Impact of skills development training on employee motivation, perceptions of organizational climate and individual performance.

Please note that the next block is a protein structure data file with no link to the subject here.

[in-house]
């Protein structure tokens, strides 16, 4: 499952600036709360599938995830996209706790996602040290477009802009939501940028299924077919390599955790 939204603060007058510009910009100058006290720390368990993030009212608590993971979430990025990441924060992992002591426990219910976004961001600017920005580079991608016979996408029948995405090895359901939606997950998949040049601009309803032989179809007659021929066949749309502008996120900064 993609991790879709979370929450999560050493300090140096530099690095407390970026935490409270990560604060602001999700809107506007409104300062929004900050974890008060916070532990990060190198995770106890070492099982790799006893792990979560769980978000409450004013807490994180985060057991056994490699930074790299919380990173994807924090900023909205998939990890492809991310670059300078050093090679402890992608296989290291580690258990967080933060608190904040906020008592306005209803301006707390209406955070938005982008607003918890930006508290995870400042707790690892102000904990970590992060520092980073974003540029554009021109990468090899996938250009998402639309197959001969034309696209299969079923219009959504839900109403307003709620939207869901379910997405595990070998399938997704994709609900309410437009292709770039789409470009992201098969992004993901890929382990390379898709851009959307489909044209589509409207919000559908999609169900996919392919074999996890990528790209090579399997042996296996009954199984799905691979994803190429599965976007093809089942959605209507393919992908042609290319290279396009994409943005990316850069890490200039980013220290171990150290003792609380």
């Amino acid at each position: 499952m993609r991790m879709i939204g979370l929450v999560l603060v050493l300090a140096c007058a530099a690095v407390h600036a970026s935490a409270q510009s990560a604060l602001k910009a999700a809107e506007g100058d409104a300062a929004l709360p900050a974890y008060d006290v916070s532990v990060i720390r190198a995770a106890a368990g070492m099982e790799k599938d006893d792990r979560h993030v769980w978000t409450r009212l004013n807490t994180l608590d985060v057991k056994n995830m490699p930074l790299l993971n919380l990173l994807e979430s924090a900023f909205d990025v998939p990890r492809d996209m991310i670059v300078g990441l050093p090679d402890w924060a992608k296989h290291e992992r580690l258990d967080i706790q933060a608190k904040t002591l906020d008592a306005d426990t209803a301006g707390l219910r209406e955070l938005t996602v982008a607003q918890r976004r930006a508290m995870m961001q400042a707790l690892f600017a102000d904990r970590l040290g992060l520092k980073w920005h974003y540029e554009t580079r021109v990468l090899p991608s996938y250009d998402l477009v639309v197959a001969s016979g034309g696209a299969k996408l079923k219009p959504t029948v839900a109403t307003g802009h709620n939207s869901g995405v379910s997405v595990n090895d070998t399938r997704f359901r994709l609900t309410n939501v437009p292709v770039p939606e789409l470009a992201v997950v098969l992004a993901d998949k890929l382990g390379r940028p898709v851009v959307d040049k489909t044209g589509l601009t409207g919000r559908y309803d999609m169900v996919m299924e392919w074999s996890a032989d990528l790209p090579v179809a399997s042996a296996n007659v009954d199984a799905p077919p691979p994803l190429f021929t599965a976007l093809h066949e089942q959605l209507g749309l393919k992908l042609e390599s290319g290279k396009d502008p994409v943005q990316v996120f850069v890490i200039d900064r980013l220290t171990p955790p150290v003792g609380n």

There is a huge skills shortage in South Africa which impacts negatively on its worldwide competitiveness. Since the advent of democracy, the South African government has been faced with the challenge of addressing one of the major legacies of apartheid; namely, the dire skills shortage affecting the majority of the citizens of this country. This legacy of apartheid has a direct correlation with the economic performance of the country. Various intervention strategies to remedy this socioeconomic situation were explored, resulting in the birth of various Skills Development Acts, which will have far-reaching consequences for all sectors of the South African economy. Skills transfer is at the centre of all these Acts. The impact of training on the ‘bottom-line’ has always been the concern for most business organisations, not only in South Africa, but the world over. However, the focus for most of these business organisations, in terms of strategic human resource development, has arguably, focused mainly on middle management and top management. The most fundamental and underlying hypothesis of this study therefore, is to highlight the difference in production brought by lower-level management of these business organisations as a consequence of training opportunities offered to them. The actual implementation of production targets occurs at this level of management. Thus, it is the researcher’s contention that focuses and endeavours to improve productivity through strategic human resource development, need to consider lower-level employees as a critical part of this strategic mission. The empirical objectives of this thesis were firstly, to validate the four questionnaires used in this study namely, the Motivation/Job Satisfaction Questionnaire (JDI); the Organisational Climate Questionnaire (LSOCQ); the Effectiveness of Training Questionnaire and the Self-rated Performance Questionnaire for employees in selected organisations in South Africa. Secondly, it was to determine the reliability of the above mentioned constructs. Thirdly, the aim was to determine differences between employee motivation and job satisfaction and organisational climate levels of various demographic groups. Fourthly, it was to assess the relationship between the three variables namely, motivation and job satisfaction, organisational climate and effectiveness of training; and lastly, to determine whether effectiveness of training can predict employee motivation and job satisfaction and perception of organisational climate. A pre-post longitudinal study, following a form of quasi-experimental research comparable pre-test post-test one group design (Cooper & Schindler, 2000:405; Shaughnessy & Zechmeister, 1997), with a random sample of (N = 604 pre-; and N = 526 post-) of lower level employees in five selected companies across sectors in South Africa was used. All the questionnaires, that is those previously validated namely, the Job Description Index Questionnaire (JDI); Litwin and Stringer’s (1968) Organisational Climate Questionnaire (LSOCQ); Self-rated Performance (SELFPERF); and the one constructed and validated namely, the Effectiveness of Training Questionnaire (EFFTRA) were based on Kirkpatrick’s (1976) framework for the evaluation of a training programme and a demographic questionnaire which were administered. Descriptive statistics were used to describe the measuring instruments in terms of frequency distribution tables and summary statistics namely the mean and standard deviation. Cronbach’s alpha coefficients were used to describe the reliability of the measuring instruments. Exploratory factor analysis with a Varimax rotation was used to determine the validity of the constructs of motivation/job satisfaction, organisational climate and effectiveness of training and Cronbach coefficient alpha was used to establish the reliability of the same constructs. Hypothesis testing was conducted to look for significant differences between constructs across both pre and post sample groups. Pearson correlation coefficients were used to determine the relationship between the measuring instruments. Regression analyses were used to develop possible significant models in line with the objectives of the study. The results revealed that all constructs used were both valid and reliable, supported by both the literature research and the empirical findings of this study. For example this study provided a significant contribution in that it developed a valid and reliable measuring instrument in the form of the effectiveness of a training questionnaire. In addition, significant differences within constructs (namely, motivation/job satisfaction and organisational climate) across both pre and post groups were identified specifically in regard to certain demographics namely different organisations, gender, age, home language and race. Also significant differences were found between the levels of both motivation/job satisfaction and organisational climate constructs of employees in terms of skilled/semi-skilled groups and qualification levels in particular. It is also worth noting that, one of the study’s most significant findings revealed that those employees that received more training are more motivated and have an increased perception about their organisational climate than those who received less or no training at all. Therefore, the two core variables of this research (namely, motivation/job satisfaction and organisational climate) are both influenced by skilled/semi-skilled groups as well as the amount of training received. Finally, the results also revealed significant relationships between the constructs of motivation/job satisfaction, organisational climate and effectiveness of training. A few interesting regression models were also developed. The first and second models respectively showed that effectiveness of training was strongly influenced by motivation/job satisfaction and in the case of the second model by organizational climate. A third model also revealed that motivation/job satisfaction could be well modelled by the independent variables of self performance, organizational climate and effectiveness of training and a forth showed that organizational climate could be well modelled from the independent variables of self performance, motivation/job satisfaction and effectiveness of training. In conclusion, the significance and limitations of the research are discussed, followed by recommendations for organisations and for future research.